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New Release Review - Oblivion

Sci-fi drama set 60 years after the earth is destroyed by a nuclear war.


Directed by: Joseph Kosinski
Starring: Tom Cruise, Morgan Freeman, Andrea Riseborough, Olga Kurylenko, Nikolaj Coster-Waldau, Melissa Leo, Zoe Bell

In 2017, earth goes to war with an invading alien race, resulting in the nuclear destruction of the planet. The survivors establish a new colony on Titan, a moon of Saturn. Jack Harper (Cruise) is a former marine stationed on Earth whose job consists of maintaining the drones which seek out and destroy the few remaining aliens, known as "scavs". He and his communications officer Victoria (Riseborough) have had their memories wiped prior to this assignment so as to protect the location of Earth's survivors. Harper, however, is plagued by the inexplicable memory of meeting a young woman, Julia (Kurylenko), at the top of a pre-war Empire State building.
With his magnetic personality, Tom Cruise was perfectly cast in 'Lions For Lambs' as the sort of politician who could convince a nation to go to war. The guy is one hell of a salesman. Appearing all over the U.K and Irish media last week to promote 'Oblivion', he had me pumped for what seemed like a sophisticated piece of science fiction story-telling. After all, his record stands up when it comes to picking projects. You'll rarely see Cruise in a complete turkey and no other actor can claim to have worked with the roster of respected film-makers he has. In this case, I wish Cruise had supplied a receipt. He's sold us a dud.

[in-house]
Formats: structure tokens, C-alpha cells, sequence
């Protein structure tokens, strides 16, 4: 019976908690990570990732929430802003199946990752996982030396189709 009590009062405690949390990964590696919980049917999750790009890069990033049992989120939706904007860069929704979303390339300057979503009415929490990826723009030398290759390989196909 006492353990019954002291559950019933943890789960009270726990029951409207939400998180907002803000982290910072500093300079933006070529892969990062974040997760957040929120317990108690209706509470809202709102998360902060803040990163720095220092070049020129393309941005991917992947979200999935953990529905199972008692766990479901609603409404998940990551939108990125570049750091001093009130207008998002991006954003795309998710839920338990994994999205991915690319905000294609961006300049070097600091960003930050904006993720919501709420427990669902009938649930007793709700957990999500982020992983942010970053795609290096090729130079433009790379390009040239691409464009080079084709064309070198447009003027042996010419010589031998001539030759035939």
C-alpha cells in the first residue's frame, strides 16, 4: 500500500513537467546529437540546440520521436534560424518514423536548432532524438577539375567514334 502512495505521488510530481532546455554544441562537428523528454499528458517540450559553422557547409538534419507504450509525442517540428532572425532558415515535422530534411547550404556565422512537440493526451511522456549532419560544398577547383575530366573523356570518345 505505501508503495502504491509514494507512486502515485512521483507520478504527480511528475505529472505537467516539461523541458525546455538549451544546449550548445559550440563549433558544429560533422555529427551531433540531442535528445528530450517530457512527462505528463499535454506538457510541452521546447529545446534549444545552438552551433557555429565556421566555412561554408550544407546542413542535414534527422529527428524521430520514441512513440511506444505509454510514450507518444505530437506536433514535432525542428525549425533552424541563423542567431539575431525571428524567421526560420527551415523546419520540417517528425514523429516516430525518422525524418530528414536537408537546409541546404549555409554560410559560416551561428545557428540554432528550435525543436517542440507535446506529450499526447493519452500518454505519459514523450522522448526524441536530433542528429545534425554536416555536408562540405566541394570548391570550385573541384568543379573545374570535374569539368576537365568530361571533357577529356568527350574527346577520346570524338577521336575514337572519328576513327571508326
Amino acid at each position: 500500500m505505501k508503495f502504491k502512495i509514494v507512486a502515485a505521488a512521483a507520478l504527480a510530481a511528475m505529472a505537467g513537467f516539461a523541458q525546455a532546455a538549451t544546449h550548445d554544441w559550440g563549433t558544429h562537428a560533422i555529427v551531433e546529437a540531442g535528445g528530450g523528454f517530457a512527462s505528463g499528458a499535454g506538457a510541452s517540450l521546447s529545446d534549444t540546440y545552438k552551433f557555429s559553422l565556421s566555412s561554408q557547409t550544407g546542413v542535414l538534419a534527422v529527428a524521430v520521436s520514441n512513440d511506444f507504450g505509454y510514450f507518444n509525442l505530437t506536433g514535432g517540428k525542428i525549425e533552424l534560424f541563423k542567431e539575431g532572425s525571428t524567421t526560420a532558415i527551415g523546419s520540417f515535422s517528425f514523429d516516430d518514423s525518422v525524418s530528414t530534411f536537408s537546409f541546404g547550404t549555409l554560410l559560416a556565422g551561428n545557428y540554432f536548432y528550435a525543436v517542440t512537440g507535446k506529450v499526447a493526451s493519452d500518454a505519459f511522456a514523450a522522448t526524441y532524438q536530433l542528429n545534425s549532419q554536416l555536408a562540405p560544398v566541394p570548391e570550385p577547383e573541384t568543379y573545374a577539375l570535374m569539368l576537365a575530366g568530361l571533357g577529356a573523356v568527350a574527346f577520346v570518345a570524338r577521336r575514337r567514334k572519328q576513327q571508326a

'Oblivion' is a bit like watching your childhood friend play the latest flashy video game, only in this case he won't let you take a turn at the controls. It's director is Jospeh Kosinski, whose previous film, 'Tron: Legacy', quite literally had its lead character play a video game. Kosinski clearly knows how to make a film look impressive, but when it comes to evoking an emotional investment from his viewers, he's clueless. His latest film begins interestingly but there quickly comes a point when you begin to smell a rat. That rodent-like odor leads to an insultingly derivative plot twist. (I won't give away which recent sci-fi flick is the victim of this plagiarism but, suffice to say, a certain rockstar's son should be consulting his lawyers). Like far too many of today's wannabe auteurs, Kosinski is a perfectly capable director but a shockingly limited writer. 
3/10